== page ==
Despite pleading at some length (which was curtailed somewhat as the lead-up to the murder stretches to 190 lines in the original play), no argument fly Clarence can make will preserve him from his liquid doom. The two Murderer flies forcibly hold struggling, frantically buzzing Clarence down in the depths of the mason jar for an impossibly long time until he relaxes, floats to the top, and remains in place. Cue buzzer! No human-acted performance of Clarence’s death has ever moved me to such helpless laughter and strange emotion: seeing his murder in fly-form reveals the utter helplessness of the duke as a character, ganged up on and completely surprised at the sudden reversal of everything he believed in and thought he knew about his world, the kingdom, and his beloved brother, Gloucester. He dies knowing the awful truth of his brother’s betrayal, but such knowledge does not save him.

Seeing these deaths all at once is a rare opportunity to catch a glimpse of what Shakespeare means to say about the precariousness of life and suddenness of death by the way he pictures, speaks, and writes last words and actions before snuffing out the candle that can never be relit. Through its surface buffoonery and slapstick, especially in its appreciation for allowing contemplative stage time to certain deaths such as Clarence’s and Cinna’s, The Complete Deaths illustrates Shakespeare’s philosophy of theatrical death at large: a good death is memorable and eloquent, a bad death is quick and obscure, because a good theater death needs to live on in audience memory. What weds the maudlin and absurd in this particular show, at least for me, is its full-hearted embracing of chaos as an existential concept contributing to tragedy and comedy alike insofar as such chaos recalls the uncertainty, inevitability, and apparent unfairness of death. In fearing, responding to, and experiencing their grotesque demises, Shakespearean characters mirror us, having no idea when, where, and by what method they will die. While laughing at the ridiculousness of some characters’ dramatic exits into the afterlife, we as the audience acknowledge our own fragility, apprehension, and find comfort in (still) being part of the dark comedy.

Lydia Craig is a doctoral candidate at Loyola University Chicago, where she specializes in Victorian studies, with an additional focus on early modern drama. She holds an MA in English literature from Loyola University Chicago and a BA in English and history from the University of Georgia.

Spymonkey – The Complete Deaths

48CompleteDeaths.jpgThe United Kingdom-based physical comedy troupe Spymonkey’s members include Toby Park, Petra Massey, Aitor Basauri and Stephan Kreiss, all of whom play fictionalized, exaggerated versions of their own “real” identities in The Complete Deaths, which ran recently at the theater Upstairs at Chicago Shakespeare. The premise of the show is as follows: an ensemble troupe is performing an evening of avant-garde, serious, “anti-capitalist” Shakespeare in which all the onstage deaths in the canon are to be presented, each death commemorated on a neon sign counting down to “76.” This is “art” and, as the ostensible leader of the troupe, Toby, proclaims—real art is meant to be challenging: “the first death is of the audience’s complacency.” There are in fact only seventy-four onstage deaths in Shakespeare’s plays; if the first “death” is of the audience’s horizon of expectation, the final death is of the “black ill-favored fly” from Titus Andronicus. This fly, in turn, poses something of a recurring gag through­out in that a fly-camera is also stuck at the end of a record­ing stick that occasionally travels up actors’ noses and into their mouths, the resulting visions projected onto a screen at the back of the stage.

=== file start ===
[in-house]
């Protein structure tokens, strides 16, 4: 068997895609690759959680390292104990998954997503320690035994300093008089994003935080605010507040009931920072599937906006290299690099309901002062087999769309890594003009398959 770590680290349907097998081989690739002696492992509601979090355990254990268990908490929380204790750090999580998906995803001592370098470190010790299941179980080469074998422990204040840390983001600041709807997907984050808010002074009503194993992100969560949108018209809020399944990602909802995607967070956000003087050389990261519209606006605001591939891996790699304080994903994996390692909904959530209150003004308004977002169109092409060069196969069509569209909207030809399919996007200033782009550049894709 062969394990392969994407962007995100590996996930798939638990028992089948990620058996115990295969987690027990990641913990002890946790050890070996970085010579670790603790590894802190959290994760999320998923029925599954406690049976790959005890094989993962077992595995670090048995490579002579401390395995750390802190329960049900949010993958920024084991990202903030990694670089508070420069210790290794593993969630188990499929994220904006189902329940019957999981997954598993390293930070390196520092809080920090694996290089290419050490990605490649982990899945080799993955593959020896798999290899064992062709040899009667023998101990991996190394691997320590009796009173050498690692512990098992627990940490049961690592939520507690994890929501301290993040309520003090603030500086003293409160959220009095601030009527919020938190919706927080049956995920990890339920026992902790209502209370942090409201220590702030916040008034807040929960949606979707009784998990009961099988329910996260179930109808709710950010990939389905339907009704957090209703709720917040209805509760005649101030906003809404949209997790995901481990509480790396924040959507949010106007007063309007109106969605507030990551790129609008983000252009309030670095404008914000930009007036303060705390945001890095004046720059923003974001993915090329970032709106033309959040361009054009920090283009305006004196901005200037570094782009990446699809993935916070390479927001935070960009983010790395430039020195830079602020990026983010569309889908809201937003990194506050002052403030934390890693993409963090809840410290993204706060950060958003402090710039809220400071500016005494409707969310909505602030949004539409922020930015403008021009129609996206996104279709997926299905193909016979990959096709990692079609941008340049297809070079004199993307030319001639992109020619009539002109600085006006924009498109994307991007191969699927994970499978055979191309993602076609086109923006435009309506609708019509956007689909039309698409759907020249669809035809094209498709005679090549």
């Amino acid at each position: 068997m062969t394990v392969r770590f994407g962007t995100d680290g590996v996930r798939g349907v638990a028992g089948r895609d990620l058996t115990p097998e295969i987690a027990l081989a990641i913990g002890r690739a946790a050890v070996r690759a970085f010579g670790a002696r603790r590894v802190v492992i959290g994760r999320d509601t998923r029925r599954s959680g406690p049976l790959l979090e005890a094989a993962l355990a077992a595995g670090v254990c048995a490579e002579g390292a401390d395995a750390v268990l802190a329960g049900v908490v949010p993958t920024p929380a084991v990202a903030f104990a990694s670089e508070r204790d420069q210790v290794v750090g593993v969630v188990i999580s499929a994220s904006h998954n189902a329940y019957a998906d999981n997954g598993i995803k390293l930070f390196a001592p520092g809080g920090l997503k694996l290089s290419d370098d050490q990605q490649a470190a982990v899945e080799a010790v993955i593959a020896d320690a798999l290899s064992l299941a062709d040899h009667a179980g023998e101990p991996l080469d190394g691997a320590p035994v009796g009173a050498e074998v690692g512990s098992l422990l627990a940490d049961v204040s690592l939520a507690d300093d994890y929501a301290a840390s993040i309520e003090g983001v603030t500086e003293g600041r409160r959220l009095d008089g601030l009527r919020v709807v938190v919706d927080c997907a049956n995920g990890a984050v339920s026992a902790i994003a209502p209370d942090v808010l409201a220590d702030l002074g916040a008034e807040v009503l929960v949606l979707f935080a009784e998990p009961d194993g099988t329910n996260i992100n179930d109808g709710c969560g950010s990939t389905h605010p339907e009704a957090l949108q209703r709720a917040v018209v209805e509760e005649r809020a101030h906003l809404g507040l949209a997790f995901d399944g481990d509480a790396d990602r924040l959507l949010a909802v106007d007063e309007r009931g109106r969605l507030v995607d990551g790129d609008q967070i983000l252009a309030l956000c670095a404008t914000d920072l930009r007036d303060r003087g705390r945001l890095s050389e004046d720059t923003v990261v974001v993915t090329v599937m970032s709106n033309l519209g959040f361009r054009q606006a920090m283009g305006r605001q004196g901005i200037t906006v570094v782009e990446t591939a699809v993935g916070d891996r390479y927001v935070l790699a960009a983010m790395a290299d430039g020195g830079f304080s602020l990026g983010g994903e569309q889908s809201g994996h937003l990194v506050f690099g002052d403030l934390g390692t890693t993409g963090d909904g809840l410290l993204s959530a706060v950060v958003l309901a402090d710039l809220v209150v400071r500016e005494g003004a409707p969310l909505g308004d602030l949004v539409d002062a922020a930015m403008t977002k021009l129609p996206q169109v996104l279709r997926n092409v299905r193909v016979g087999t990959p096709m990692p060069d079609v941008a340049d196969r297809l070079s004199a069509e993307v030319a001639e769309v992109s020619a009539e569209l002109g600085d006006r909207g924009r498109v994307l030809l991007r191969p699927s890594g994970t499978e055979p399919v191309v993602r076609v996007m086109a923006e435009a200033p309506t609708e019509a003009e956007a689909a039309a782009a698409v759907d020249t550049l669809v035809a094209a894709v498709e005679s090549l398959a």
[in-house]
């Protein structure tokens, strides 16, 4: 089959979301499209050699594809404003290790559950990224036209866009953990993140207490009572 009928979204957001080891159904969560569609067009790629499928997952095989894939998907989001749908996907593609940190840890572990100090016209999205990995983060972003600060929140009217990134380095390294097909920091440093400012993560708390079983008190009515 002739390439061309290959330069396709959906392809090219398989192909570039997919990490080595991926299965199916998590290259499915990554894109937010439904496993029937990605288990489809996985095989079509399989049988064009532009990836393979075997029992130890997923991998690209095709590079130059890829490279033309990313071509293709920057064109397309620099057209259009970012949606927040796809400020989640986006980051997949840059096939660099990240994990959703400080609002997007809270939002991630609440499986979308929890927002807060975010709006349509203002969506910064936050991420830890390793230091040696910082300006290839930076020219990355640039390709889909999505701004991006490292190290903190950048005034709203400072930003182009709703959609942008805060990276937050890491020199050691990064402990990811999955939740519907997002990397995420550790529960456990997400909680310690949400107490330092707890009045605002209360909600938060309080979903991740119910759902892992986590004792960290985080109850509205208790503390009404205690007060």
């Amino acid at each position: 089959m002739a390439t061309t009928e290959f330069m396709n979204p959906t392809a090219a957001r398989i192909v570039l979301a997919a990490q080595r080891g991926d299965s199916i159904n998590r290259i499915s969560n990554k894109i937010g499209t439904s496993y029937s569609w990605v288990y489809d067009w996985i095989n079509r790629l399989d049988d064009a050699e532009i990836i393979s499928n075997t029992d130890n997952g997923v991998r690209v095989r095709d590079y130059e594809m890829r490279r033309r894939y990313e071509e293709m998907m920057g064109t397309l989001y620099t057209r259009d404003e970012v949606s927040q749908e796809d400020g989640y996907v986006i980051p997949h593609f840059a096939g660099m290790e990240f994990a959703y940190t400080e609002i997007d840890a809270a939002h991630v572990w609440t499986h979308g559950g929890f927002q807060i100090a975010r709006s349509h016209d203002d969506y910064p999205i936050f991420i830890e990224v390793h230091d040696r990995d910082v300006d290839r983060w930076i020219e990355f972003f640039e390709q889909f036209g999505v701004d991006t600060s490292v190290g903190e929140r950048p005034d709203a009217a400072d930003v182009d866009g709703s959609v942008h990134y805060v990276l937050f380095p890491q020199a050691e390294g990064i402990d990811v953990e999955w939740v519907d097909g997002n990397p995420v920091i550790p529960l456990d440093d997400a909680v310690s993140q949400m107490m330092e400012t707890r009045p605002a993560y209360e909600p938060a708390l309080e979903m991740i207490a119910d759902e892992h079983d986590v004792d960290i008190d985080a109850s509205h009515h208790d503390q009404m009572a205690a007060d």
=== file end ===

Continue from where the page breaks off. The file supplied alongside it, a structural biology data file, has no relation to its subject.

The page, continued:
Part of the ongoing conceit of the piece is our glimpse into the complex group dynamics of the company as the performers occasionally rebel (and eventually briefly revolt) against Toby’s artistic vision: leading lady Petra’s insistence on playing Ophelia, even if that death technically happens offstage; German clown Stephan’s penchant for pulling focus with his physical comedy; Spanish clown Aitor’s ambition to become a “serious” Shakespearean actor, in part encouraged by his occasional solo communions with Shakespeare, represented as a giant face projected on a screen who coaches Aitor from the great beyond on how best to act (“point your fingers a lot”). The show was written by Tim Crouch, whom Chicago audiences might recall from his one-man show I, Malvolio (indeed, many of Toby’s direct addresses to the audience seemed to echo, if only tonally, moments from I, Malvolio).

Unfolding at a rapid pace, then, are a series of dazzling set-pieces—some pure slapstick, others incorporating recorded and live music and dance, still others performed via puppets and/or screen projections, all involving innovative costuming—brilliantly realized by these four seasoned performers with extensive training in physical theater, including especially clowning. The show moves from the lesser-known deaths toward the more notable ones—Romeo, Juliet, Hamlet—which conclude the show. It should also be clear that prop blood flows in abundance, especially within a blood-wrestling scene between a dueling Aitor and Stephan that precedes the intermission.

Notable stand outs for me included the musical song and dance number performed in chef hats and aprons for Titus Andronicus, this tableau also including a kazoo for Lavinia’s tongue and a prop meat grinder into which bodies are fed, sausage links emerging from the other side. The death of Richard III was set to blaring club music, the performers wearing gas masks and black latex bondage gear right out of a Berlin sex club. In a shift into puppetry, the company manipulated unnerving marionette stick-figures for the death of the poet Cinna at the hands of an angry mob in Julius Caesar (this death scene was also projected live onto a video screen). Time and time again innovative costuming helped contribute to the overall success of each scene, perhaps most memorably in the death of Cleopatra: upon intoning her “I am fire and air” speech Cleopatra whips off her dress to reveal asps dangling from each nipple of her prop breasts—and then whips up her skirt to reveal even more adders dangling from between her legs (the show was advertised for mature audiences). To be sure, the designer Lucy Bradridge deserves all praise for her efforts.